Clerkenwell Lager is brewed exclusively for The Craft Beer Co. by Mikkel Borg Bjergsø.
By exclusive I mean it is not available anywhere else – you can only drink it at The Craft Beer Co.
In a way, that’s a shame, because this beer is brilliant.
As soon as Clerkenwell Lager gets near your face you realise you should have left all notions of traditional European lager styles at the door – massive tropical fruit punch smells smack you in the chops almost immediately.
The vibrant, hazy orange colour is equally unorthodox for a beer that claims to be a lager.
Once you’ve recovered from the initial bewildering sensory overload, your first eager gulp is greeted with a mango and peach-led fruit basket.
Just as you start questioning this beer’s classification, a sophisticated bitter finish arrives to quash all doubts.
Clerkenwell Lager is an eccentric, incredible beer that combines the best elements of American pale ale and European lager to create something absolutely phenomenal.
The Craft Beer Co. is London’s hot new beer ticket.
Sibling to Cask, it represents a step change for beer consumption in the UK’s capital city.
Aside from the unparalleled beer selection, what instantly strikes me about The Craft Beer Co. is that, compared to some of the other specialist beer pubs nearby, it has a decent amount of floor space.
If you’re a regular drinker in these kinds of venues in London you’ll know that’s a big deal.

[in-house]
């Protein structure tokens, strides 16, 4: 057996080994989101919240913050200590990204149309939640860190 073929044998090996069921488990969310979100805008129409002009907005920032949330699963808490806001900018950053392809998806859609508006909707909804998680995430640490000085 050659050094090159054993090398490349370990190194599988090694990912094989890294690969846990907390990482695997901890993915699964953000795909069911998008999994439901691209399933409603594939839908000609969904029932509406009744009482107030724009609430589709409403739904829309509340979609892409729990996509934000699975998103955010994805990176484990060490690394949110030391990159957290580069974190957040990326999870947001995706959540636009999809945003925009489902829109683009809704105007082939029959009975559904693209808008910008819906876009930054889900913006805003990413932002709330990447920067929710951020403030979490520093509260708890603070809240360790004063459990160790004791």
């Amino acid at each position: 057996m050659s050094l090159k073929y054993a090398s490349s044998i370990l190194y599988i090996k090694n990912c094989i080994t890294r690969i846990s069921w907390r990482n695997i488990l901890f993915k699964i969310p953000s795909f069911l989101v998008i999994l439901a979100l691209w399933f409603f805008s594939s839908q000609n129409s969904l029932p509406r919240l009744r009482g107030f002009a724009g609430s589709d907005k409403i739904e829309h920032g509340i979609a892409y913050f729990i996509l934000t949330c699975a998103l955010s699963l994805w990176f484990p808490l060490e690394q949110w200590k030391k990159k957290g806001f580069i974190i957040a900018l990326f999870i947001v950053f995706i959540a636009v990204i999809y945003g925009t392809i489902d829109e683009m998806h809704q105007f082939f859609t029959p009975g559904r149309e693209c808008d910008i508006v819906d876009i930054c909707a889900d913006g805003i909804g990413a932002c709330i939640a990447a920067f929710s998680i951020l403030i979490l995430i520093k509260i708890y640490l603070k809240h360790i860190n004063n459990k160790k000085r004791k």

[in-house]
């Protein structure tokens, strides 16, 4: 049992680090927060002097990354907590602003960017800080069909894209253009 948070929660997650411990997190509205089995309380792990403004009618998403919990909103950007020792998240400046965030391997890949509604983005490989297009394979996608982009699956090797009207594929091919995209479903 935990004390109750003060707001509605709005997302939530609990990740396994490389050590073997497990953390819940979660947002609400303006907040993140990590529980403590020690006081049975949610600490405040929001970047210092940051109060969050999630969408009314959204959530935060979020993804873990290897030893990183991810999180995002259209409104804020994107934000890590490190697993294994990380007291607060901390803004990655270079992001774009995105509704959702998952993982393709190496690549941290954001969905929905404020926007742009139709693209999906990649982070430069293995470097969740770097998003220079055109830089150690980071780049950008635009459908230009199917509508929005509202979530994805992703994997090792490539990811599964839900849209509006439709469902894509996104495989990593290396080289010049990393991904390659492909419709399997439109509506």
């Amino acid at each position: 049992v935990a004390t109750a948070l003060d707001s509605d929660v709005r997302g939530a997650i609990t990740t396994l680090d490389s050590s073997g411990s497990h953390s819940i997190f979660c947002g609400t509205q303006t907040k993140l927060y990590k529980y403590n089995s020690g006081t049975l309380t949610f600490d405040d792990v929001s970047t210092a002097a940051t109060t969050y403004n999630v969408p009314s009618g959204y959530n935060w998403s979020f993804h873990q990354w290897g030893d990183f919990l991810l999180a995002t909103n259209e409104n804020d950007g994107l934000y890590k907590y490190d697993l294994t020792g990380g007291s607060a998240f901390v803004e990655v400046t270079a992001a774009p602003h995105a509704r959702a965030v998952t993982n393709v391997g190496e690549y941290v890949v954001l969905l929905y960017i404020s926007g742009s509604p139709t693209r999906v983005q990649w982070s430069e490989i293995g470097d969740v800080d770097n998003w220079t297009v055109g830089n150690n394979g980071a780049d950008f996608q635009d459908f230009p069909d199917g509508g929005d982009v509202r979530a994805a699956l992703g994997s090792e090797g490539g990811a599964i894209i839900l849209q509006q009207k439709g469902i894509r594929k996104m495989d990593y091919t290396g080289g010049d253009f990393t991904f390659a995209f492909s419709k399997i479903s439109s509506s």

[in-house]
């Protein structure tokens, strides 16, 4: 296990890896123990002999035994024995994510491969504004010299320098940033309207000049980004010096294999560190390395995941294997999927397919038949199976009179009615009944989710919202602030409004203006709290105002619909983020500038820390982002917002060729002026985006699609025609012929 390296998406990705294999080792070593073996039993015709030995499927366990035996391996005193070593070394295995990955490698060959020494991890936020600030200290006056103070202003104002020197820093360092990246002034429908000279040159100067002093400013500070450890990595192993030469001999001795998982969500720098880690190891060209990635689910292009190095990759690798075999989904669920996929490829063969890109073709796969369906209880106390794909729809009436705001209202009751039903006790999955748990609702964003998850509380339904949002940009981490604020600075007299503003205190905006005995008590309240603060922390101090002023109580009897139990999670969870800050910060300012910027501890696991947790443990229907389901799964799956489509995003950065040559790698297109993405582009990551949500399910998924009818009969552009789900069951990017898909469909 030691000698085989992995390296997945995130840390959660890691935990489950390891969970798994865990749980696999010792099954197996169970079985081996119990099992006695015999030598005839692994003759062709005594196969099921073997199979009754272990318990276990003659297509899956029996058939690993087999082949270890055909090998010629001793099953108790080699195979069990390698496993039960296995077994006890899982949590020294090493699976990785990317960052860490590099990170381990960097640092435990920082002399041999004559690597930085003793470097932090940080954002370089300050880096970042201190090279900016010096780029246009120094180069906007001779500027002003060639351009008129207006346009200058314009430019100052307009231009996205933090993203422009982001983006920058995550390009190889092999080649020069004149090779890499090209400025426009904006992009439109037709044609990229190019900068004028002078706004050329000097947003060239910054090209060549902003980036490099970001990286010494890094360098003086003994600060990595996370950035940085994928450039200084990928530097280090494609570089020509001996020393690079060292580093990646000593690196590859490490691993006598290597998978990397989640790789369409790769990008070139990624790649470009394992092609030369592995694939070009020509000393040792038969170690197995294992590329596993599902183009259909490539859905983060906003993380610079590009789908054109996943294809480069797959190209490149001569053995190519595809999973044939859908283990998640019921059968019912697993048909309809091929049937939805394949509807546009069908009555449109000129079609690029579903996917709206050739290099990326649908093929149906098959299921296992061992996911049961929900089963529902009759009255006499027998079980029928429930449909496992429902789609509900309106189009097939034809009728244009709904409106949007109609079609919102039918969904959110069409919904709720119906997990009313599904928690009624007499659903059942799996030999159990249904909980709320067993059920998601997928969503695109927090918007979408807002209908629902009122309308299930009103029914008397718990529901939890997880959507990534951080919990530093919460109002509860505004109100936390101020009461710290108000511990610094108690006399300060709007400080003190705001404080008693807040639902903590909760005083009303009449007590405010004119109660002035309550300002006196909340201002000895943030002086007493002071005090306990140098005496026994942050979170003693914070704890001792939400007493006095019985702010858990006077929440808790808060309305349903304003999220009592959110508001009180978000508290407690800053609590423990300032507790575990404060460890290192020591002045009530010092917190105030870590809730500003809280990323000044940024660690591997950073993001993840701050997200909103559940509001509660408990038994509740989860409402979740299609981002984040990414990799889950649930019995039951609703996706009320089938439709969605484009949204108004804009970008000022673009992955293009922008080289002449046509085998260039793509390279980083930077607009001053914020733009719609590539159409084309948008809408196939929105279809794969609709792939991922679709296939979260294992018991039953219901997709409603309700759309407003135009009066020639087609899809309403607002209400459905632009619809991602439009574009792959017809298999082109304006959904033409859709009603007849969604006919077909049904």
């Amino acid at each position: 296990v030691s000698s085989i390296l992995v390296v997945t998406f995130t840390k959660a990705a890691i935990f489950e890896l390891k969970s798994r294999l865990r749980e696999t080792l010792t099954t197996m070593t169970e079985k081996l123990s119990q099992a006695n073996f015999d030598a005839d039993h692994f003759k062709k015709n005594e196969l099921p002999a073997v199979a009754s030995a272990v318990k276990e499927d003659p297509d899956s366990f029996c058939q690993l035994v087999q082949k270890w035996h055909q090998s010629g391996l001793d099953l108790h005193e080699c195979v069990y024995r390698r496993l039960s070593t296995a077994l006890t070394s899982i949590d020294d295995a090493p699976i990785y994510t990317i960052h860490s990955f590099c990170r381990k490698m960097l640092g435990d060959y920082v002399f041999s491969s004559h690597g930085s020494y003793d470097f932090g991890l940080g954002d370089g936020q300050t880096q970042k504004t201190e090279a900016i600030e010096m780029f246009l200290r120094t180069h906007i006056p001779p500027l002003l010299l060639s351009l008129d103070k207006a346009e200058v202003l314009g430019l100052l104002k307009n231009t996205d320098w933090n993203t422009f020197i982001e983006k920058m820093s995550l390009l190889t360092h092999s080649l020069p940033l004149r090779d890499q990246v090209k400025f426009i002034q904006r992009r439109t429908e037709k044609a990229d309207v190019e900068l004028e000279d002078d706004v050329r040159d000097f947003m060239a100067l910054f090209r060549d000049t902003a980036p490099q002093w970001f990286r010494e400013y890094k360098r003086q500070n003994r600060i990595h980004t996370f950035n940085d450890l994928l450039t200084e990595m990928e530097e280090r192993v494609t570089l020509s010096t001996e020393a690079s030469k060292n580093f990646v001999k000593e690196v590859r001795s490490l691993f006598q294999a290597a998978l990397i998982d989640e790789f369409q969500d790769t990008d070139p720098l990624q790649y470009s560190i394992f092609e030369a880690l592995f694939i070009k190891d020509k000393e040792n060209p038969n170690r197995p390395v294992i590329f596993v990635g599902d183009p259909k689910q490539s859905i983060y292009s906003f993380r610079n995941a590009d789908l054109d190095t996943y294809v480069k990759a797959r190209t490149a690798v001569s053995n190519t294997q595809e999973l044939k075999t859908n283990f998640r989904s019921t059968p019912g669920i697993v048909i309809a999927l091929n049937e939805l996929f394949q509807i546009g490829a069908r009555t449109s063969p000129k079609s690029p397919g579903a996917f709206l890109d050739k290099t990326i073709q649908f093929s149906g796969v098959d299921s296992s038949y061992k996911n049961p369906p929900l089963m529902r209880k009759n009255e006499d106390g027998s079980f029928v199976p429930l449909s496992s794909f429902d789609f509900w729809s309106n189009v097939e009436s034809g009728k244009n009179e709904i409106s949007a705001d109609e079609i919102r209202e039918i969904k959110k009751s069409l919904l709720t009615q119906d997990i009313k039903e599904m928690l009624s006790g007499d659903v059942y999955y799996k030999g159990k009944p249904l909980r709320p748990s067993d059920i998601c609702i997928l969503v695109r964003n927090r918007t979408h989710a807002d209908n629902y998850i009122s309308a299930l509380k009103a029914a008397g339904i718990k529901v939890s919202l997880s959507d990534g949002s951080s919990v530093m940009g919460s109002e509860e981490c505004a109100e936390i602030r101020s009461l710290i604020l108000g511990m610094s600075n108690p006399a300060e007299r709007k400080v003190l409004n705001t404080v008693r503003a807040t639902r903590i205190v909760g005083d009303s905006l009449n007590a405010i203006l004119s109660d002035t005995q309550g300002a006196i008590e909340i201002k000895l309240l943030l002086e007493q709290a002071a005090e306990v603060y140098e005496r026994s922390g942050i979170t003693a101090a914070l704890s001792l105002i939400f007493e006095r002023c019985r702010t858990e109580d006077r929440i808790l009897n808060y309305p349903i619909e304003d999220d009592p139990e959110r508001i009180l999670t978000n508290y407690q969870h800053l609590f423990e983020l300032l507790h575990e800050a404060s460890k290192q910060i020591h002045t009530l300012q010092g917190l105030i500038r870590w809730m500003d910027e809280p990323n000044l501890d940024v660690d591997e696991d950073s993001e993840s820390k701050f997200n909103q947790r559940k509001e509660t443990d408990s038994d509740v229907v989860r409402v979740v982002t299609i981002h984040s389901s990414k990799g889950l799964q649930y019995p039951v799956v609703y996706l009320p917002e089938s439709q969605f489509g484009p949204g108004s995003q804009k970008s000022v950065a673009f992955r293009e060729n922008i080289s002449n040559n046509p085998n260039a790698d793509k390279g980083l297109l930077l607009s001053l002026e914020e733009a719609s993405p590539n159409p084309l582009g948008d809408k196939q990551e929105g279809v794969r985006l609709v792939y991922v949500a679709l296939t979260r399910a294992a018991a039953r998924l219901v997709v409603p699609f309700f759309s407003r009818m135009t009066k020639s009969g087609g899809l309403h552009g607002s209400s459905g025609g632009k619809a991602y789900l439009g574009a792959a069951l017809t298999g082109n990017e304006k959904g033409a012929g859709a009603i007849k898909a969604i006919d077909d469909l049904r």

The staff are knowledgeable and willing to engage in beer discussion – be that with know-it-all geeks or people who have no idea of what to go for next. A refreshing attitude when set against some of the repellent beer snobbery that I occasionally encounter around here.
For a fuller description of this beer-Valhalla, see Mark Dredge’s post on The Craft Beer Co. Though I’m kinda assuming you will have already read it, because if you don’t read Pencil and Spoon, you probably don’t like beer.
I’m at The Craft Beer Co. for the official opening night. The place is rammed.
There’s a real buzz and excitement around the place.
I had already planned that Clerkenwell Lager would be the first beer I went for.
I expected that something described as the ‘house lager’ would maybe be fairly plain, possibly with some token quirky flavour thrown in there by Mikkel.
I approached it as a beer I would ‘tick off’ before moving onto the more interesting choices. I couldn’t have been more wrong. Almost everyone I speak to picks Clerkenwell Lager as their stand-out beer of the evening.
So much of what makes this place special is summed up by this beer. They could have gone for something generic – a tasty, refreshing lager but fairly uninspired. They could have sold something like that by the gallon to the locals.
Instead, they’ve created something distinctive and, yeah, a little challenging. That tells me a lot about the ethos of this pub.
I spend all night talking beer with good friends and acquaintances.
There is a definite beer ‘scene’ in London. And what’s brilliant is that it’s not elitist, it’s not snobbish and it’s not exclusive – it’s warm and welcoming. This is a pretty special thing in a city where you can easily get lost in vast, faceless crowds and never truly connect with any of the millions of people that pass you by every day.
This night at The Craft Beer Co. is diametrically opposed to the experiences I have at pubs like The Bell, but it fills me with no less joy.
As I absorb the celebratory atmosphere, I realise this is the place I would take a visitor to this city who wanted the ultimate London beer experience.
I’d hand them a pint of Clerkenwell Lager and say ‘this is it, pull up a stool.’
I know they would get it.